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The kinetics of intramolecular cross-linking of the band 3 protein in the red blood cell membrane by 4,4'-diisothiocyano dihydrostilbene-2,2'-disulfonic acid (H2DIDS)

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Kampmann,  Lutz
Department of Cell Physiology, Max Planck Institute of Biophysics, Max Planck Society;

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Lepke,  Sigrid
Department of Cell Physiology, Max Planck Institute of Biophysics, Max Planck Society;

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Fritzsch,  Günter
Department of Physical Chemistry, Max Planck Institute of Biophysics, Max Planck Society;

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Passow,  Hermann
Department of Cell Physiology, Max Planck Institute of Biophysics, Max Planck Society;

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Citation

Kampmann, L., Lepke, S., Fasold, H., Fritzsch, G., & Passow, H. (1982). The kinetics of intramolecular cross-linking of the band 3 protein in the red blood cell membrane by 4,4'-diisothiocyano dihydrostilbene-2,2'-disulfonic acid (H2DIDS). Journal of Membrane Biology, 70(3), 199-216. doi:10.1007/BF01870563.


Cite as: http://hdl.handle.net/21.11116/0000-0007-D4B1-1
Abstract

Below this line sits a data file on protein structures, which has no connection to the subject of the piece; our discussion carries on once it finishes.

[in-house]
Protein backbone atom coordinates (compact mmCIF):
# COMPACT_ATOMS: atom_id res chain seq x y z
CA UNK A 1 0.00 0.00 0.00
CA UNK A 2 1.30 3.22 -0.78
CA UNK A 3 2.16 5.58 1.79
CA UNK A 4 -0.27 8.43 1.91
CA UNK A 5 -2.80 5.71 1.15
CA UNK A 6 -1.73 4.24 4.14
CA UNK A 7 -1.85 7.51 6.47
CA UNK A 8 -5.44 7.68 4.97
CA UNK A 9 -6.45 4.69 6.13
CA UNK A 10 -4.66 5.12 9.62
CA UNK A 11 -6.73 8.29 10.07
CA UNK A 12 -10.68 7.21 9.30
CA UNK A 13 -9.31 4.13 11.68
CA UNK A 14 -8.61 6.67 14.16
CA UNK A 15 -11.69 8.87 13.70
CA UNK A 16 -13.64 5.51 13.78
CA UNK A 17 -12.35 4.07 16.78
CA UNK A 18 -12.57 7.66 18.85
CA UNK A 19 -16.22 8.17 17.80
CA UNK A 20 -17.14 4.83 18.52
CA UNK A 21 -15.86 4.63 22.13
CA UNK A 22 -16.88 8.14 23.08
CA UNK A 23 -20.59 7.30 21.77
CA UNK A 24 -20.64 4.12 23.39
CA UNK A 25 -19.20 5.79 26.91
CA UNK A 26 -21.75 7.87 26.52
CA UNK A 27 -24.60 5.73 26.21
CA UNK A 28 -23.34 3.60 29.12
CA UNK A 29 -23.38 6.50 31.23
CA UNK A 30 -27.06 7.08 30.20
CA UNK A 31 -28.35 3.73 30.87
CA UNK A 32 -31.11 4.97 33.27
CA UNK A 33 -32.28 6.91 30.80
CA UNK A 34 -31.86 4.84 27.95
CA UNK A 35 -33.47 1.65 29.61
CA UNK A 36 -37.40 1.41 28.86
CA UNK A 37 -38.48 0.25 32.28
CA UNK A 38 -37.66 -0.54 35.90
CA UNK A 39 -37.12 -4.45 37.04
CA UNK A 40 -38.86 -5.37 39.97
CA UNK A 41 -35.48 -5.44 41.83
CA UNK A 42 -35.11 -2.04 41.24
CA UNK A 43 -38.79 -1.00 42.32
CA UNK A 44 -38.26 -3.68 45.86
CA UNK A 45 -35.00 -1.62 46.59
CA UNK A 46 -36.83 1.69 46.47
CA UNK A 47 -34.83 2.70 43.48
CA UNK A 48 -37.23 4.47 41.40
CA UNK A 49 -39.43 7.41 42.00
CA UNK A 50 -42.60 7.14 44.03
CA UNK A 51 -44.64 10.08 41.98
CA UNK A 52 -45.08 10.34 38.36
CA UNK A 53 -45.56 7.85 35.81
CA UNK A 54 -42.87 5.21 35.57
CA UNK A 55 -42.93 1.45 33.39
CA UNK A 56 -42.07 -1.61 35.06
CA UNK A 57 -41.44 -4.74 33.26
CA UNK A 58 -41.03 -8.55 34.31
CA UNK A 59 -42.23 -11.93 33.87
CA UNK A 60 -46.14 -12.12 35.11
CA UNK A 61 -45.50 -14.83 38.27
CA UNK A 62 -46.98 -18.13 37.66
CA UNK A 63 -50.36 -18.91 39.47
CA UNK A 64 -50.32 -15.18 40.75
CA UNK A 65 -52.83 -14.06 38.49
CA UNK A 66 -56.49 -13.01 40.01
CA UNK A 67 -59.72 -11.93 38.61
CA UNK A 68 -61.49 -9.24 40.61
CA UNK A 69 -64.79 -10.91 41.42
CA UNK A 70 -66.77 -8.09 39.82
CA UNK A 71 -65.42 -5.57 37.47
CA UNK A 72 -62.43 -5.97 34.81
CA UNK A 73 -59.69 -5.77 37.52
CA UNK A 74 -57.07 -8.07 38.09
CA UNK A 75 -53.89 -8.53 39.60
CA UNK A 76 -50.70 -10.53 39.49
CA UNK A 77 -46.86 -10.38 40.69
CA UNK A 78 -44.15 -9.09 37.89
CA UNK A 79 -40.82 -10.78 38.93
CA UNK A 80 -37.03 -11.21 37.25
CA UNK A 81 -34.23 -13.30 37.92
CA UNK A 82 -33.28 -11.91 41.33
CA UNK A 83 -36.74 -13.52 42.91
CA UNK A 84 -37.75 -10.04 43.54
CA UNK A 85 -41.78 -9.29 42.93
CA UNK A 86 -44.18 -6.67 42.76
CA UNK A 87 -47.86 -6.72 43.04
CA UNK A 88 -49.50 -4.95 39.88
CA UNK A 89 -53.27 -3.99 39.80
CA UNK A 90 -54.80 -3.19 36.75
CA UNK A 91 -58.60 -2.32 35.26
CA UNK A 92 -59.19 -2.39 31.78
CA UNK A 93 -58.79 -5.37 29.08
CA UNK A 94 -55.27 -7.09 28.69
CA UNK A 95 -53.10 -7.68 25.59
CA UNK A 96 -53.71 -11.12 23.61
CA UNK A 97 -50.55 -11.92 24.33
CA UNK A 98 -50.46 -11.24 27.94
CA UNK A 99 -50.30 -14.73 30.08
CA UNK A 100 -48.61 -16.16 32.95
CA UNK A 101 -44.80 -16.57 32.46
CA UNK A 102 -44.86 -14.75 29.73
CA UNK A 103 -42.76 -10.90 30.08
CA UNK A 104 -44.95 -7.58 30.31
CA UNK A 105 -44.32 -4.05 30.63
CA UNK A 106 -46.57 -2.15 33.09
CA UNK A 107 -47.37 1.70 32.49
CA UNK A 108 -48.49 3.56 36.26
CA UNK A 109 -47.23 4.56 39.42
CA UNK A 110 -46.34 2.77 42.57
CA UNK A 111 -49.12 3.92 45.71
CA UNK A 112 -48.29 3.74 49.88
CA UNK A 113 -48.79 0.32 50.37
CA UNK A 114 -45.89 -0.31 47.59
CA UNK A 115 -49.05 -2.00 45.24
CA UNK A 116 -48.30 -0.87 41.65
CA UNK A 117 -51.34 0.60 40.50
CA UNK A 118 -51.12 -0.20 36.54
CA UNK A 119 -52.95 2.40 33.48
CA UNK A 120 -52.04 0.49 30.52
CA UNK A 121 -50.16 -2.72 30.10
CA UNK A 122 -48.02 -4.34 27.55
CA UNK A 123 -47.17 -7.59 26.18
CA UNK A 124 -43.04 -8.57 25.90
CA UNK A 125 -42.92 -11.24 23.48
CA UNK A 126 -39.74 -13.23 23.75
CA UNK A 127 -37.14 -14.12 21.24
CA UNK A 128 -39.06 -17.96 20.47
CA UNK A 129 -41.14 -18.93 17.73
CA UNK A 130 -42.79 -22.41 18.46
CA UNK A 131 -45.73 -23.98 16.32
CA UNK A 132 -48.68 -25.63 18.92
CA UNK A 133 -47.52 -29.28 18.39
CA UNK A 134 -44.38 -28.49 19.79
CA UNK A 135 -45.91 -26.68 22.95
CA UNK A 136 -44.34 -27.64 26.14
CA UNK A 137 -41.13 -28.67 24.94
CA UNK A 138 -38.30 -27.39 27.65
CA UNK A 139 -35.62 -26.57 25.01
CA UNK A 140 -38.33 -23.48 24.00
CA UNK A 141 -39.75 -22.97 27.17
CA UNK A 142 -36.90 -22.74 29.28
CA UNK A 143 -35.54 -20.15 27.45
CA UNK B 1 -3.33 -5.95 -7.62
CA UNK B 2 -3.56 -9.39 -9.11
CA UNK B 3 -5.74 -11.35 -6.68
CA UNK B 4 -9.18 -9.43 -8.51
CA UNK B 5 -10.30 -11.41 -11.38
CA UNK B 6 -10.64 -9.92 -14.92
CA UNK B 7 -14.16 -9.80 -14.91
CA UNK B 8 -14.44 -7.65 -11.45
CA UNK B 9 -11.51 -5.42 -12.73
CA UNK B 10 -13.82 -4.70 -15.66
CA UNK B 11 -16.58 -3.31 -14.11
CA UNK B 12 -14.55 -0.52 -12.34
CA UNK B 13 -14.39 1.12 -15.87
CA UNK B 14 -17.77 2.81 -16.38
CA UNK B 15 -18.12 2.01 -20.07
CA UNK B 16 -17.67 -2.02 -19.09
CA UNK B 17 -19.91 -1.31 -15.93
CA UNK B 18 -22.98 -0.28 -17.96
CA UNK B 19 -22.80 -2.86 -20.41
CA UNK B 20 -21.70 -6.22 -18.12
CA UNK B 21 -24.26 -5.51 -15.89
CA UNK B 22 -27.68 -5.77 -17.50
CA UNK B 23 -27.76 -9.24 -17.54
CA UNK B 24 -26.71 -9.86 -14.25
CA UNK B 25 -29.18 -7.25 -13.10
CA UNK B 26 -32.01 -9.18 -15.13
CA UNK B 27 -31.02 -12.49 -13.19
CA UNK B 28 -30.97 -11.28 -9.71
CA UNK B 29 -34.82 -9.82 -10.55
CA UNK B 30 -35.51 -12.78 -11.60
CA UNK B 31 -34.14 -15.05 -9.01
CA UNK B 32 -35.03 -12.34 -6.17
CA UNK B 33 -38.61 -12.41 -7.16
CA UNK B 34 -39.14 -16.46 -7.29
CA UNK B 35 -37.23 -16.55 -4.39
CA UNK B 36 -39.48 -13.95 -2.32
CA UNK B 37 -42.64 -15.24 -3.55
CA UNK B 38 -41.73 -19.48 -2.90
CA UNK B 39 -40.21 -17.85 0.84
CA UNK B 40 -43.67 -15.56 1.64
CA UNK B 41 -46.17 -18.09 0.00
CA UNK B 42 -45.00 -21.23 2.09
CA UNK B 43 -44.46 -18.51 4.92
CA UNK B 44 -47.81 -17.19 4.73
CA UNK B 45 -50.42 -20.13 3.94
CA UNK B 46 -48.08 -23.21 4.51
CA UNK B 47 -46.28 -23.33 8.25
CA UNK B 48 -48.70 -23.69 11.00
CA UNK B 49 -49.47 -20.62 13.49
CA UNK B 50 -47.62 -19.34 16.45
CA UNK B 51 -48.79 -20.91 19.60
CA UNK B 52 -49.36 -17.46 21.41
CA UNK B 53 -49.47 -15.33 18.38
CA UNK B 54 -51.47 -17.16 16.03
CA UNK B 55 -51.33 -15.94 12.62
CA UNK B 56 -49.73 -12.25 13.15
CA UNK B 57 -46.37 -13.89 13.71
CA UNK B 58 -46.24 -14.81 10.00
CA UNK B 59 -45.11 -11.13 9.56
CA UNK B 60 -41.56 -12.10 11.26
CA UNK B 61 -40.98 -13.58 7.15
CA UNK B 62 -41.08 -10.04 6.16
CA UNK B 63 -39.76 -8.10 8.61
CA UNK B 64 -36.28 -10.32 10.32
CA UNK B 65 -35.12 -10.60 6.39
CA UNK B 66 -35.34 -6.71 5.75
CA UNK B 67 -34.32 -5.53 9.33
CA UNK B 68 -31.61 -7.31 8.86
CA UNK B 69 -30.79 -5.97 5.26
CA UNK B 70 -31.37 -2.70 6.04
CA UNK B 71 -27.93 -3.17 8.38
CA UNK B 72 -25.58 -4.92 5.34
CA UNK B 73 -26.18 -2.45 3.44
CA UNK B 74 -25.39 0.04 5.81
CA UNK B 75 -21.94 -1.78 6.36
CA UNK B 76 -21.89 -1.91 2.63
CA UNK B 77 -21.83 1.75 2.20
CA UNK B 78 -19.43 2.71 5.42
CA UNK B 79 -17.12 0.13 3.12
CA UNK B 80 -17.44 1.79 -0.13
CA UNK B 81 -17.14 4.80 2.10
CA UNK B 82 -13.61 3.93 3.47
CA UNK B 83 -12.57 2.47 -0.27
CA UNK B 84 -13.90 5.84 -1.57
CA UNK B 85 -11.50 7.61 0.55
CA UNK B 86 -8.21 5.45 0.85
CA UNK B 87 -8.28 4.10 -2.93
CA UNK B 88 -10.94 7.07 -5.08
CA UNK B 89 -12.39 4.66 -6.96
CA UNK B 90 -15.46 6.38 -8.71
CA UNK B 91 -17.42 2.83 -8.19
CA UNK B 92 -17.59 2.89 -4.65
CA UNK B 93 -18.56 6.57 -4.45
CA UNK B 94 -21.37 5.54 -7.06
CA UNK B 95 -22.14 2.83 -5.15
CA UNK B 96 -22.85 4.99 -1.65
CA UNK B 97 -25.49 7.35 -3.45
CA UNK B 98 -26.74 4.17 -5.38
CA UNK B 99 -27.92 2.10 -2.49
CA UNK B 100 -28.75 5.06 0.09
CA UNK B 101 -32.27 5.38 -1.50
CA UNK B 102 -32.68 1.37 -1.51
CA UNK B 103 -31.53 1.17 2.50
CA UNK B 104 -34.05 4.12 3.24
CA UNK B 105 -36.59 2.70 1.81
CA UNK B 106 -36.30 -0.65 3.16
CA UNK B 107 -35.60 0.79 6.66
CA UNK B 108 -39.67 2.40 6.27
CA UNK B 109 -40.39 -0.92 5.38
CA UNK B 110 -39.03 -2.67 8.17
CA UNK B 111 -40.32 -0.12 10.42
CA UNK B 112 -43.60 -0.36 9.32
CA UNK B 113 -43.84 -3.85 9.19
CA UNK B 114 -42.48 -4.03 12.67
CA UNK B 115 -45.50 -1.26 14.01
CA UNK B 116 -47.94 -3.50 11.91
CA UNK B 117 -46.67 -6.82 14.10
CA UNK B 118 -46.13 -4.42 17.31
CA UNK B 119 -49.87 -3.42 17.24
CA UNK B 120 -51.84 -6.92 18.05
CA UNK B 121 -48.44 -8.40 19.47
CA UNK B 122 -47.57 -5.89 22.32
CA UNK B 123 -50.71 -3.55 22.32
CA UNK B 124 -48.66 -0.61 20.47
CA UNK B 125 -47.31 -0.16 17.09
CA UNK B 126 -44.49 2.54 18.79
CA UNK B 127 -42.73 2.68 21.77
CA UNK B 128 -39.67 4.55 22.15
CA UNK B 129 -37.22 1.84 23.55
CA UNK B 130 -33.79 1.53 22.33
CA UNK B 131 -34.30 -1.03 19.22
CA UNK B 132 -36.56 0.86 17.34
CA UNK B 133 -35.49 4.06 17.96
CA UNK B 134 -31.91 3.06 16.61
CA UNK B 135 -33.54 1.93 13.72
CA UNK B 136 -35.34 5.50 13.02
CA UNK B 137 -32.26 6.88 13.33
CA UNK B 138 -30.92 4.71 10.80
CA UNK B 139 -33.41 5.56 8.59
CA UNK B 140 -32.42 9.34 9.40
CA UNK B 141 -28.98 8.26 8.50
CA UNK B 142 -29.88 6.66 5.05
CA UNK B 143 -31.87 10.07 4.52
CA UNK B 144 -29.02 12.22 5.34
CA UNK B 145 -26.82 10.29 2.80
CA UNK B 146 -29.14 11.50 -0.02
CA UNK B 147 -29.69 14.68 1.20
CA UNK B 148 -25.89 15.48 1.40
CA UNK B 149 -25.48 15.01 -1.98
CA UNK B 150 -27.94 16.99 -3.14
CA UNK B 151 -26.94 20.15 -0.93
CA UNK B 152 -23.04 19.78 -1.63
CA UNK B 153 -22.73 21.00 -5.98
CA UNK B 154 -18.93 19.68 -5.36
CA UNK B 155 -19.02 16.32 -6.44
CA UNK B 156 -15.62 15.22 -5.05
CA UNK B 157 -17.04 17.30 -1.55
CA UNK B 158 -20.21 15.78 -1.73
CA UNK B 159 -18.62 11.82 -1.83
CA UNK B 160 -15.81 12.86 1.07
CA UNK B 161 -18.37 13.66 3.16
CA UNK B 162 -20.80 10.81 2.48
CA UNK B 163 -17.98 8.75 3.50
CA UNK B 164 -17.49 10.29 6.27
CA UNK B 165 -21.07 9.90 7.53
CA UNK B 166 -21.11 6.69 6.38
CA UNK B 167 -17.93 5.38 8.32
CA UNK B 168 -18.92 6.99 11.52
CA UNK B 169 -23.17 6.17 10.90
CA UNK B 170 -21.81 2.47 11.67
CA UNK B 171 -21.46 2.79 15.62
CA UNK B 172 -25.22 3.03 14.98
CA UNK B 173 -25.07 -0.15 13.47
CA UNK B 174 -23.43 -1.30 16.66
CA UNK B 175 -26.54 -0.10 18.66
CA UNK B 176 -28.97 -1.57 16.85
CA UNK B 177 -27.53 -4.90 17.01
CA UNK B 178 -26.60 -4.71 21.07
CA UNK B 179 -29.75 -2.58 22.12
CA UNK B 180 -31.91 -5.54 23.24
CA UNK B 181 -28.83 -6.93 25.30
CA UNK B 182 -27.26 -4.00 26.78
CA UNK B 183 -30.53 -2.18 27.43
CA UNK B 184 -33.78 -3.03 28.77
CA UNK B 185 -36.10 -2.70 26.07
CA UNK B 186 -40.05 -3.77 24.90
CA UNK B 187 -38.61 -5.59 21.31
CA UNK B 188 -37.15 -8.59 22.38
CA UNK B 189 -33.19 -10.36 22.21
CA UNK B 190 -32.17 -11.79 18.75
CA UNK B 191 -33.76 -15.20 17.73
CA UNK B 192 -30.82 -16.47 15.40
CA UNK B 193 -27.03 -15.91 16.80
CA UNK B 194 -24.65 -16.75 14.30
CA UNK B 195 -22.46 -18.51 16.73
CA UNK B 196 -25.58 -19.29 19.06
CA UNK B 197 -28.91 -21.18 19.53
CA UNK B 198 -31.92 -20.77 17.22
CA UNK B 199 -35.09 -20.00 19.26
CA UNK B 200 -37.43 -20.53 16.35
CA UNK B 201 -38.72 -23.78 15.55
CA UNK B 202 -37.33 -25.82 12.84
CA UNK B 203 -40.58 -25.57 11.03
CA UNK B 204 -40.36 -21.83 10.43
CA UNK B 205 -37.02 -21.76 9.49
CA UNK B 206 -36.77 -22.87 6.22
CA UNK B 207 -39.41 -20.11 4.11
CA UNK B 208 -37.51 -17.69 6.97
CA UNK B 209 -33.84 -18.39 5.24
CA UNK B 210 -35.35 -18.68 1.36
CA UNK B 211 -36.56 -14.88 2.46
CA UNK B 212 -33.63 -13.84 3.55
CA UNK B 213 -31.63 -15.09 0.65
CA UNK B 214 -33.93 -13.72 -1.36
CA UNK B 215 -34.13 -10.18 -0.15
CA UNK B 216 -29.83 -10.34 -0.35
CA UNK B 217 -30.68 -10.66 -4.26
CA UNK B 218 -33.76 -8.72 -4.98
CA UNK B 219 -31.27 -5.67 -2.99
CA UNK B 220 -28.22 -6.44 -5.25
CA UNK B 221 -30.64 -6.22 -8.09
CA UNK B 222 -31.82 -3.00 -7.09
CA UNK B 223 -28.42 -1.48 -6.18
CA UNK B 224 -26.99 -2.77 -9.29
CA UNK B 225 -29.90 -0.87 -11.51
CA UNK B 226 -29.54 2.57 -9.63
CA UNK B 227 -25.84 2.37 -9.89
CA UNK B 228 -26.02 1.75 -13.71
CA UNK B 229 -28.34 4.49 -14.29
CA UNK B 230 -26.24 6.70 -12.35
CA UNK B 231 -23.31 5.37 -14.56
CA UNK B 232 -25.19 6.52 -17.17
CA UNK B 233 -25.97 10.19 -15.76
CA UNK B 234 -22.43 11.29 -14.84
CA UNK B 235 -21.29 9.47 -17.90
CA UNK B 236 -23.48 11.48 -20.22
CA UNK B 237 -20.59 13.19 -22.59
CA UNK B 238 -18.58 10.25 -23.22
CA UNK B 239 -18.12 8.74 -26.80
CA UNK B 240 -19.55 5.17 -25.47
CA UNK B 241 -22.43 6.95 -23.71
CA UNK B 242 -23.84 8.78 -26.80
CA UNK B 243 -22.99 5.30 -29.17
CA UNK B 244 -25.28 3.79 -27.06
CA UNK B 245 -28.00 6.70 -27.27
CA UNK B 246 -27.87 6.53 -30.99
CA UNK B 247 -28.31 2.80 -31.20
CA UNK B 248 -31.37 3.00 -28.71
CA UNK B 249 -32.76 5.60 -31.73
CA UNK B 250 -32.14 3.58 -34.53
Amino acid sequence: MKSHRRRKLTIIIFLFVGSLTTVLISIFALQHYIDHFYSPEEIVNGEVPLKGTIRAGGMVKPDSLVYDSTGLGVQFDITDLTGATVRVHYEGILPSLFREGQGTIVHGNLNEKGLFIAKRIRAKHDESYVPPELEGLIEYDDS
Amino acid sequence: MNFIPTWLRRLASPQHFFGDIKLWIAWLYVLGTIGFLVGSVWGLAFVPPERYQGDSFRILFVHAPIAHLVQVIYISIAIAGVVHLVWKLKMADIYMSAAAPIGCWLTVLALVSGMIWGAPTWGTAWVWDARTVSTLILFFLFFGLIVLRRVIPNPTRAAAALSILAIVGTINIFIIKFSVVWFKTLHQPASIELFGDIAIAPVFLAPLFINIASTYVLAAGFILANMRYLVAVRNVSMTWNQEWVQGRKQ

The two isothiocyanate groups of the anion transport inhibitor 4,4'-diisothiocyano dihydrostilbene-2-2'-disulfonate (H2DIDS) may react covalently with two lysine residues called a and b that reside on the chymotryptic 60,000 Dalton and 35,000 Dalton segments, respectively, of the band 3 protein of the human erythrocyte membrane. Under suitable conditions, the reaction leads to the establishment of intramolecular cross-links between a and b (M.L. Jennings & H. Passow, 1979, Biochim. Biophys. Acta 554:498-519). In the present work, the time course of the reactions with a and b, and of the establishment of the cross-link were investigated experimentally and compared with simple mathematical models of the reaction sequence. The rates of reaction with a and b were found to increase with increasing pH. Regardless of pH, the rate of reaction with a exceeds that with b several-fold. Once the H2DIDS molecule has reacted with a, the rate of the subsequent reaction of the other isothiocyanate group with b is reduced by about 1/30. The reactions that follow the unilateral attachment to site b are not yet clear. A more detailed analysis of the time course of the cross-linking reaction suggests that a satisfactory description of the kinetics requires the assumption that the H2DIDS binding site may exist in two different states, and that the transition from one state to the other is associated with changes of the reactivities of either lys a alone or of both lys a and b. This led to the formulation of the two-states model of the H2DIDS binding site, which is supported by other pieces of independent evidence. The analysis of the pH dependence of the rate of thiocyanylation of b shows that the apparent pK value of that lysine residue is about 9.9 to 10.0 and hence slightly lower than the intrinsic pK of a lysine residue in an aqueous environment.